Why we do it

The Academy of Primary is driving the redesign and delivery of the workforce, clinical care and service design needed for 21st century primary care practice. We identify, explore and address problems facing primary care populations and health care systems.

The Academy is integral to Hull York Medical School’s vision of producing confident and compassionate doctors, with the wisdom and skills to deliver exceptional patient-centred care. As part of the School’s partnership with local primary care providers, we work to improve quality of care, including recruitment and retention of the best practitioners, across our region.

Primary care: What it is (and what it isn't)

Most of us think of primary care as our main point of access with the wider health care system - the route by which we most commonly access other parts of the NHS, for example hospital care.

For many people, their GP will be their first point of contact with healthcare. General Practices are just one part of a wider primary care network. Primary care also includes care you receive at walk-in centres, dental practices, community pharmacies and high street opticians.

But primary care is more than a list of places or services you access. Primary care is a distinct way of designing health services to meet the needs of people, rather than to treat individual conditions. Based on international evidence we know what is needed to deliver strong primary care – namely healthcare that is continuous, comprehensive, accessible, coordinated, person-centred care.

Why do we need to champion and cultivate primary care scholarship?

Scholarship refers to both the knowledge acquired by study, and the processes by which that knowledge is generated and acquired. Scholarship is the intellectual expertise that underpins primary care excellence. It is a resource needed by everyone working in primary care – clinician, educator, academic, manager, policy maker – to develop, deliver and sustain the highest standards of care.

The tasks of Scholarship were defined by Boyer, and include

  • Discovery of ideas, data and knowledge.
  • Integration: the synthesis of information across discipline, topics, contexts and time).
  • Application: discovering ways to use knowledge to solve problems)
  • Inspiration: including through teaching and learning

All can happen in a clinical consultation, in practice development projects, within  original research, and in teaching and education settings.

Scholarship is therefore part of everyday practice in all aspects of primary care, and core to building and sustaining the excellent primary care.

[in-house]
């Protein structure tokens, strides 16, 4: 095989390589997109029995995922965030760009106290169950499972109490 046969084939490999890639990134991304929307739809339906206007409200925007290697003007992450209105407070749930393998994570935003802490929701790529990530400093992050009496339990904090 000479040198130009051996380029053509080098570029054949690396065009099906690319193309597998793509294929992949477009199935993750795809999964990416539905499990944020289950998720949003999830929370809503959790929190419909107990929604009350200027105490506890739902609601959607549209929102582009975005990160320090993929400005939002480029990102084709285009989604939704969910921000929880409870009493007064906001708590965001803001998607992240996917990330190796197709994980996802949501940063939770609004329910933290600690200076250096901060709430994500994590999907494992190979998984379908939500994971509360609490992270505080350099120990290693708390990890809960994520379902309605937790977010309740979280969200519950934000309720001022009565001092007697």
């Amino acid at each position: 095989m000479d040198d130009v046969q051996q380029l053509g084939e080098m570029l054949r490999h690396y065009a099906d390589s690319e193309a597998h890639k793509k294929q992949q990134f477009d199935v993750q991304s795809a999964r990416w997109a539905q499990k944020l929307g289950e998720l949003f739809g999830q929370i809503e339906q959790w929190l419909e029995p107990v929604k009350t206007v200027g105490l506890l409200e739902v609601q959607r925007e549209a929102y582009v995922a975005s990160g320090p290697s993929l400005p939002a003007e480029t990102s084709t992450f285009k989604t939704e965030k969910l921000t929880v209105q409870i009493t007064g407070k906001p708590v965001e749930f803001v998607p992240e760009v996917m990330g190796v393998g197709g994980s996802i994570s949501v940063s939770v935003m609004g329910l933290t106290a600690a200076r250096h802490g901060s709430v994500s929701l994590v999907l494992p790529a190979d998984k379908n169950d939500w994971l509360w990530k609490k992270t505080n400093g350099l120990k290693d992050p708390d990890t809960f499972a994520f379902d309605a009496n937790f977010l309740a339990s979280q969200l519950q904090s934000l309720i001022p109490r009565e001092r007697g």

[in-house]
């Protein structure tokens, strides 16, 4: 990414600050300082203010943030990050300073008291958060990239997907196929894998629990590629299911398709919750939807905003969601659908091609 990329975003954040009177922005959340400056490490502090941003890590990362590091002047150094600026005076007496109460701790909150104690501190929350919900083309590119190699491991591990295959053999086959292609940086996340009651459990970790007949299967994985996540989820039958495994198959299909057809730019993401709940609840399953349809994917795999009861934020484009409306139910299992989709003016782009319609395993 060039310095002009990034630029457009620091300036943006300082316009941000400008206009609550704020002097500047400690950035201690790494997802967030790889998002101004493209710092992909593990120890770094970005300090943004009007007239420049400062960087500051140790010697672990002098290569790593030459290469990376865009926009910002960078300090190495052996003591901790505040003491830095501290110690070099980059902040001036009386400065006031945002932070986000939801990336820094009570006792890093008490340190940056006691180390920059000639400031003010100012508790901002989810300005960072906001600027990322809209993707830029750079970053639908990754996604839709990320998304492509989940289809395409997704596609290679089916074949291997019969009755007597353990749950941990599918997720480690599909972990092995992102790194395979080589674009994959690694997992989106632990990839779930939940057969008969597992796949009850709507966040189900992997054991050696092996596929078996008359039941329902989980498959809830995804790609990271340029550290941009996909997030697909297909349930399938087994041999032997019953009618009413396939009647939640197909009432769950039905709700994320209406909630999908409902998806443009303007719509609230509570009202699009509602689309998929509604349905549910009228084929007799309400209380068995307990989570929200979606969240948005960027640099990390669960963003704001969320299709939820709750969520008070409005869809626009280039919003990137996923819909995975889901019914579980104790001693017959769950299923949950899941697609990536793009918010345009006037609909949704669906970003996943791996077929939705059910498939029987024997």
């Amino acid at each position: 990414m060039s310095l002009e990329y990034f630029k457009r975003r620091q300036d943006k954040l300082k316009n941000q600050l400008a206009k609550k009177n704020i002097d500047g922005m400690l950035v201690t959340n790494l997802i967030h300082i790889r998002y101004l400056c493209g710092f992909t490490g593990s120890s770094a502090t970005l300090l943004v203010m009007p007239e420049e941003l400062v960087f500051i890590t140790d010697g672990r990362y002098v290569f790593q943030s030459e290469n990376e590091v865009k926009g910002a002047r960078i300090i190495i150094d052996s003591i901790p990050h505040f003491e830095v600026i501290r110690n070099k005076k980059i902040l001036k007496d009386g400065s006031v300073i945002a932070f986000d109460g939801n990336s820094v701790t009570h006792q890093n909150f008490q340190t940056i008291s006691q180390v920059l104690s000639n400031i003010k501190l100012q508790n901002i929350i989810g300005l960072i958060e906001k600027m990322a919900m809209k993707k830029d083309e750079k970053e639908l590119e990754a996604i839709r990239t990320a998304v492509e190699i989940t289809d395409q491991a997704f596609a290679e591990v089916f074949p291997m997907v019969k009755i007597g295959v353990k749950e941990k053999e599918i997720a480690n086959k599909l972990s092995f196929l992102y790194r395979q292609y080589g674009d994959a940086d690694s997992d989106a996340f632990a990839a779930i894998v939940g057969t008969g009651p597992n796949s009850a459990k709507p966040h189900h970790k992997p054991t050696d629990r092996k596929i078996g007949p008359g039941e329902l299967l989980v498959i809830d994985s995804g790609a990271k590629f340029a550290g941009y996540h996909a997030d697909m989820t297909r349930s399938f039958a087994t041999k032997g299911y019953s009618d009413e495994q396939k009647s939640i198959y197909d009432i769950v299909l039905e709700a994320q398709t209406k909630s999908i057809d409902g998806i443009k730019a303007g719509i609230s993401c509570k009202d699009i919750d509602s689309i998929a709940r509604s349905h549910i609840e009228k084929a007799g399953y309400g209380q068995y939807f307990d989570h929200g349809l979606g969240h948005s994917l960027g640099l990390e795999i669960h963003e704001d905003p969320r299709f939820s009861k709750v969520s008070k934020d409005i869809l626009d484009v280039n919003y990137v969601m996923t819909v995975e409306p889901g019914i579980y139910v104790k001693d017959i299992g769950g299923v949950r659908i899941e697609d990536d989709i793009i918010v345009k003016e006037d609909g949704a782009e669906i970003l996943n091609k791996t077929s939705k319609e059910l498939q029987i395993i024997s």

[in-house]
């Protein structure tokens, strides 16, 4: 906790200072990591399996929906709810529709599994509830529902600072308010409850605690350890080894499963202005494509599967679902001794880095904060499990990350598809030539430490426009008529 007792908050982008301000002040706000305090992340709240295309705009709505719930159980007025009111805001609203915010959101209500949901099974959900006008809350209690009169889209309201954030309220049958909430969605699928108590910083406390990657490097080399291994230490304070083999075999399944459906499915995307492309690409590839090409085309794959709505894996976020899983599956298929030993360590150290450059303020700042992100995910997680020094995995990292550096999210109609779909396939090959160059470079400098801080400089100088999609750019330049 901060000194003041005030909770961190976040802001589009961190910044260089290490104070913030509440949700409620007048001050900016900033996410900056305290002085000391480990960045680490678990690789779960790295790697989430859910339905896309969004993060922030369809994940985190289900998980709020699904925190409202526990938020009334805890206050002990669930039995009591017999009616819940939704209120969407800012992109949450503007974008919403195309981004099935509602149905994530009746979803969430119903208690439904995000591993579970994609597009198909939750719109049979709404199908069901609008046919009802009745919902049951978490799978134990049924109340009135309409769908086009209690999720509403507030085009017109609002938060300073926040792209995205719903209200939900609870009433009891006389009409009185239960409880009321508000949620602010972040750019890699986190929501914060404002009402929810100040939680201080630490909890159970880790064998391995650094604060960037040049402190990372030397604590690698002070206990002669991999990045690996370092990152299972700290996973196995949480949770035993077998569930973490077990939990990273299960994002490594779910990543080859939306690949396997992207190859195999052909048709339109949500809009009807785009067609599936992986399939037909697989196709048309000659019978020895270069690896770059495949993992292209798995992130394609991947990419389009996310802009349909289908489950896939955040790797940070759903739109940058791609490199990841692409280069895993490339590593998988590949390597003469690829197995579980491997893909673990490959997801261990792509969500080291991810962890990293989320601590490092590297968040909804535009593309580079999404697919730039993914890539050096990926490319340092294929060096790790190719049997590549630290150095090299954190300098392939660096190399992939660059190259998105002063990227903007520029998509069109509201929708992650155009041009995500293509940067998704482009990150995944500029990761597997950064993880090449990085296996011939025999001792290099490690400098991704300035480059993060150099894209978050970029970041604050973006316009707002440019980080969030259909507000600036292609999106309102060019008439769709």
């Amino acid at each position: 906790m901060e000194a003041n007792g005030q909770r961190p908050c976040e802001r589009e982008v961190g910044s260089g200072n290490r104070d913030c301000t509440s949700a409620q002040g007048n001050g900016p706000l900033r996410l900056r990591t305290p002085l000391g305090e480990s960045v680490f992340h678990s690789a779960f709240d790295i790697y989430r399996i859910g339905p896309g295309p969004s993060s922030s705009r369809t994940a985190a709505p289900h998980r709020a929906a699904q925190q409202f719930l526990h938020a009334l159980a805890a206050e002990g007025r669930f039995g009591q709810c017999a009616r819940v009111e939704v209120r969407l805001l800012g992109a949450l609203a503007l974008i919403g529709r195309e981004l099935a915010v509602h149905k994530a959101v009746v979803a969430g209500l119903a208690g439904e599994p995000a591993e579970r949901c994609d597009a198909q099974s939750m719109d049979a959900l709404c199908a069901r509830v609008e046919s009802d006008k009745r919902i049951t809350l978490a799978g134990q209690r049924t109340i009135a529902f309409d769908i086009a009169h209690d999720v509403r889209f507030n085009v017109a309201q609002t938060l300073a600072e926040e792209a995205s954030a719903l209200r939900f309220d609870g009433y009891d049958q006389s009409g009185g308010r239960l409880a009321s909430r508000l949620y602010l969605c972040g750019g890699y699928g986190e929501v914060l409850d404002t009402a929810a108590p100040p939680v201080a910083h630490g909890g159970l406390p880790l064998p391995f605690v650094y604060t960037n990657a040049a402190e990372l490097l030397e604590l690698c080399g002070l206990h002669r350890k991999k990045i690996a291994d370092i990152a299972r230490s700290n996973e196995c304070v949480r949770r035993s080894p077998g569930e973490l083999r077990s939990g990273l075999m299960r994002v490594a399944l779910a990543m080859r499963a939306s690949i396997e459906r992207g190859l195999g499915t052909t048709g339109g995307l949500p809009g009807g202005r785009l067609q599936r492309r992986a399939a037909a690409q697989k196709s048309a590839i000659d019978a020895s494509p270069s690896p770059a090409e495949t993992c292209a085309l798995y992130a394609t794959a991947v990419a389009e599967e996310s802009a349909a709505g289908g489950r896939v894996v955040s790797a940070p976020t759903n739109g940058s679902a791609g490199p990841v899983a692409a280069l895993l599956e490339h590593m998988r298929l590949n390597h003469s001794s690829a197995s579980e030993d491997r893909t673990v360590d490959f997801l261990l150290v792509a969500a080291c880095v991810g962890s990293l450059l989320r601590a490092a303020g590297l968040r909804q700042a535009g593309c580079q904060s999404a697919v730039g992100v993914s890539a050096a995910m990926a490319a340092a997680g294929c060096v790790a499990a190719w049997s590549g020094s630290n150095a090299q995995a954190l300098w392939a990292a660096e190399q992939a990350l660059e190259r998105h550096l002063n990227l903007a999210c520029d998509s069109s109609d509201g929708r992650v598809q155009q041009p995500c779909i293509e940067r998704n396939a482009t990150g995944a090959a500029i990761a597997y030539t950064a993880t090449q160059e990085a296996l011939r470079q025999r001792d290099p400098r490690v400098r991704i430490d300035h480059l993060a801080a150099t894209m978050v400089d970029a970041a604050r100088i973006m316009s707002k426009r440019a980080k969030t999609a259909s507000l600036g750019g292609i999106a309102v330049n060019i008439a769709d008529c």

Which is why the Academy is a key partner in the national GP Scholarship programme - Wise GP: championing and cultivating the intellectual expertise at the heart of modern General Practice. Find out more about the WISE GP programme on its dedicated website. 

Why is academic primary care important?

Academic primary care is a distinct discipline dedicated to advancing primary care through education, research and scholarship. The success of primary care therefore depends on the continuing work of the academic community that underpins it.

Academic primary care is a multidisciplinary professional group, combining distinct expertise and understanding of the primary care context with specialist skills in education and research methodology - to ultimately advance practice and policy.

The discipline has its origins in the medical school (university) setting but is now also strongly embedded in clinical service and practice, including within partner clinical commissioning groups, postgraduate educational contexts (Health Education England), clinical research networks, collaborations for leadership in applied health research and care, and academic health science networks.

The discipline works to identify, explore and address problems facing primary care populations and health care systems. It develops, tests and disseminates primary care solutions to complex problems through planning, undertaking, and reporting on the findings of both basic and applied research. This includes its essential role in the design, delivery and evaluation of appropriate undergraduate and postgraduate curricula for tomorrow’s workforce training to work in an ever evolving NHS. 


1 The BMJ: ‘Tackling the crisis in general practice’

2 Health Education England ‘By choice – not by chance'

3 NHS Five Year Forward View

4As shown by Healthwatch’s annual survey, the 2016 British Social Attitudes Survey, and the annual NHS GP patient survey.

5 The Lancet: Clinical workload in UK primary care: a retrospective analysis of 100 million consultations in England, 2007-14